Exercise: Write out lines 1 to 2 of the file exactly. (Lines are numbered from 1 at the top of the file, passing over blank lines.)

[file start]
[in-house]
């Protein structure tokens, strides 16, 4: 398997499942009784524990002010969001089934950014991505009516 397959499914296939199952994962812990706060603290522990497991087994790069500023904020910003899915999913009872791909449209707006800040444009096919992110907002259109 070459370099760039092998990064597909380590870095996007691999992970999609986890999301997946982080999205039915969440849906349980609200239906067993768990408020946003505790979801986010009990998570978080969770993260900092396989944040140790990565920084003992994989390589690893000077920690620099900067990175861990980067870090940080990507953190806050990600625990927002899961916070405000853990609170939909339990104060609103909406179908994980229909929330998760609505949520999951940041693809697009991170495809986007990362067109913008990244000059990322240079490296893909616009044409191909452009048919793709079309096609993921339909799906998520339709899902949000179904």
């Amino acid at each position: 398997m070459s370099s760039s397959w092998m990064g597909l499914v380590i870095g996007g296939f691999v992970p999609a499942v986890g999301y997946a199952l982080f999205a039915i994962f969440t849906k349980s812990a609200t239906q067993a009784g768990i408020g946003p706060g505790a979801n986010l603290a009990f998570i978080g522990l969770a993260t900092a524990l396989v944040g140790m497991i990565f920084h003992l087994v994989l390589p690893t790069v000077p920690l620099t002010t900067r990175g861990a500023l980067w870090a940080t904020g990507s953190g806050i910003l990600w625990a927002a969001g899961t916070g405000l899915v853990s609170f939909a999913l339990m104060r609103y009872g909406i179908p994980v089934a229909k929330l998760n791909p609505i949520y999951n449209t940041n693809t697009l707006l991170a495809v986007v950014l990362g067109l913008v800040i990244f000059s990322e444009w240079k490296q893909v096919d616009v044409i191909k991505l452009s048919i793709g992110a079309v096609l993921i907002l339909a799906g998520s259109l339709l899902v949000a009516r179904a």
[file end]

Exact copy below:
[in-house]
């Protein structure tokens, strides 16, 4: 398997499942009784524990002010969001089934950014991505009516 397959499914296939199952994962812990706060603290522990497991087994790069500023904020910003899915999913009872791909449209707006800040444009096919992110907002259109 070459370099760039092998990064597909380590870095996007691999992970999609986890999301997946982080999205039915969440849906349980609200239906067993768990408020946003505790979801986010009990998570978080969770993260900092396989944040140790990565920084003992994989390589690893000077920690620099900067990175861990980067870090940080990507953190806050990600625990927002899961916070405000853990609170939909339990104060609103909406179908994980229909929330998760609505949520999951940041693809697009991170495809986007990362067109913008990244000059990322240079490296893909616009044409191909452009048919793709079309096609993921339909799906998520339709899902949000179904």